Location: Guam and the Northern Mariana
Islands in the West Pacific.
The tiny island of Guam, a 200 sq.mile outcrop
in the northwest Pacific, was once home to several species of endemic
flightless-birds, a native fruit bat species and also a thriving
population of geckoes and skinks. What Guam did not possess, nor
want, were snakes, but then one species arrived, accidentally introduced
in military equipment returning to the US from New Guinea and the
Solomon Islands following WWII. The snake concerned was a particularly
aggressive and voracious predator, the rear-fanged venomous Brown
treesnake, at equilibrium within its natural range but a menace
to the vulnerable fauna of these isolated islands. Brown treesnakes
are now thought to number over one million specimens on tiny Guam,
a ratio of six snakes per person. Within a very short time the treesnakes
created an ecological disaster. They pushed 10 species of native
birds into extinction, wiped out Guamese populations of Pacific
geckoes, and still threaten the remaining three species of native
Guam birds and the native fruit bat. Growing fat on a diet of cultivated
chickens and hens eggs the treesnake has also become the cause of
numerous power-outs as snakes enter electrical circuit boxes and
black-out entire towns. Even more worrying, large specimens have
taken to attacking and biting children. Although there have not
been any human fatalities due to attacks by these immigrant snakes,
there have been several serious accidents and the possibility remains
that a brown treesnake might kill a child. Mark sets out to investigate
the threat posed by the treesnake, a difficult job for someone more
used to promoting snakes positively. En route he discovers some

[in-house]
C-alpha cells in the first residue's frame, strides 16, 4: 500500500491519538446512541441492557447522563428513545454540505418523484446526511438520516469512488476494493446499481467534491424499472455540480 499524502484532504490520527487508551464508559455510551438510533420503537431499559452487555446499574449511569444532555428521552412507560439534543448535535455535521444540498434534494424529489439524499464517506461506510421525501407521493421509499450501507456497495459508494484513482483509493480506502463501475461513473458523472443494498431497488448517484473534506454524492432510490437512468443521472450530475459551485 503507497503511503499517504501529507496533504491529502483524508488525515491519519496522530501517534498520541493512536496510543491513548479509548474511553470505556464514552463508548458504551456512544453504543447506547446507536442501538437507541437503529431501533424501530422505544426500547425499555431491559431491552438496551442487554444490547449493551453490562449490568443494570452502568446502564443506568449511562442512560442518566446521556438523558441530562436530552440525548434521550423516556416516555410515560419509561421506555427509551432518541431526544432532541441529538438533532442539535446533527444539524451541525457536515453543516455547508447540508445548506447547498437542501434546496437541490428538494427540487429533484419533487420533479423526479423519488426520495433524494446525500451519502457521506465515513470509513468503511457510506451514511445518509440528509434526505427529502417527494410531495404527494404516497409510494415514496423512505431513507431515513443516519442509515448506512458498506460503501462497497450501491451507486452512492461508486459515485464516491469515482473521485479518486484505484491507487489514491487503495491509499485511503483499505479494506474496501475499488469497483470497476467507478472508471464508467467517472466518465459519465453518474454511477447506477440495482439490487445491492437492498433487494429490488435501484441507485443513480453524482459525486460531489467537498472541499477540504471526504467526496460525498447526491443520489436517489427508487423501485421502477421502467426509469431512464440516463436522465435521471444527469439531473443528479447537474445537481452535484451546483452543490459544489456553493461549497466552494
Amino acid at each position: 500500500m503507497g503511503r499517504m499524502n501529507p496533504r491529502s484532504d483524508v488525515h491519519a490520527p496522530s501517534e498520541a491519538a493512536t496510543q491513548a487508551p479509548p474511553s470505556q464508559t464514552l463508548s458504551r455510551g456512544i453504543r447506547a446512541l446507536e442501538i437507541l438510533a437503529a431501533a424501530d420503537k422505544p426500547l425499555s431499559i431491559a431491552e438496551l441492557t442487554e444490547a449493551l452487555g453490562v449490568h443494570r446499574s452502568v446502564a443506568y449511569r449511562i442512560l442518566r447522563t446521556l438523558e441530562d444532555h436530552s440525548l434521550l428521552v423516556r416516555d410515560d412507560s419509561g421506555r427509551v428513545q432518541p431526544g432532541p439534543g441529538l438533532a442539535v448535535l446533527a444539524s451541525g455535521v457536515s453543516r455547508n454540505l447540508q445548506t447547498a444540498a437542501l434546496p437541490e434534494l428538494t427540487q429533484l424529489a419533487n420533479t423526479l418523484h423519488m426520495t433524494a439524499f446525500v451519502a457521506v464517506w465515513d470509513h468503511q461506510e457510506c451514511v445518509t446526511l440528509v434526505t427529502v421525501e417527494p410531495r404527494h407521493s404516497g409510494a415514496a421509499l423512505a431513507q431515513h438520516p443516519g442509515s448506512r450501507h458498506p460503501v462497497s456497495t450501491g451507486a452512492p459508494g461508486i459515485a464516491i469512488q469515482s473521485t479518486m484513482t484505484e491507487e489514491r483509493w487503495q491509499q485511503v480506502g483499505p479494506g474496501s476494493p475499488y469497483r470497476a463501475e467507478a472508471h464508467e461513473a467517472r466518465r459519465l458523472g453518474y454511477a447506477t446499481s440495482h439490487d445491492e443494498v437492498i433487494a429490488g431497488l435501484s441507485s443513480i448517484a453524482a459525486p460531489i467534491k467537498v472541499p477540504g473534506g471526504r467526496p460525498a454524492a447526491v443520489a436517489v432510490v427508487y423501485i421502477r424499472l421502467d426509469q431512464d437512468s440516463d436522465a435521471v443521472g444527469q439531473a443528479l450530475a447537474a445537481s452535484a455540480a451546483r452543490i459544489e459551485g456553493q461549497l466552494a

of the methods being used by the authorities, including the US Air
Force at Andersens Air Force Base, to eliminate and control
the spread of the brown treesnake problem. Mark also has to overcome
his own fear of heights in an attempt to find where the snakes lay
Other Pacific islands are very worried about the brown treesnake.
Mark visits the neighbouring snake-free island of Saipan to experience
what Guam was like before the arrival of the treesnake and also
to see what measures the Saipanese have developed to prevent their
own snake invasion.
The voracious and venomous Brown treesnake
(Boiga irregularis) is an unwelcome invader on an island inhabited
by flightless birds.
||Common house gecko
Location: Guam, Saipan and Tinian are the isolated protruding peaks
of a mountain range rising from the deepest ocean floor in the
Don Nichols, from the National Zoo, Washington, tells O'Shea how
he proposes to control invading treesnakes with a virus.
Rapelling down the 250ft Ritidian was one of the toughest things
OShea has ever done. Fortunately Kurt Wexel of Micronesia
Cavers was there to offer his support.
O'Shea with an handful of Brown treesnakes at the US Geological
Survey Treesnake Research Laboratory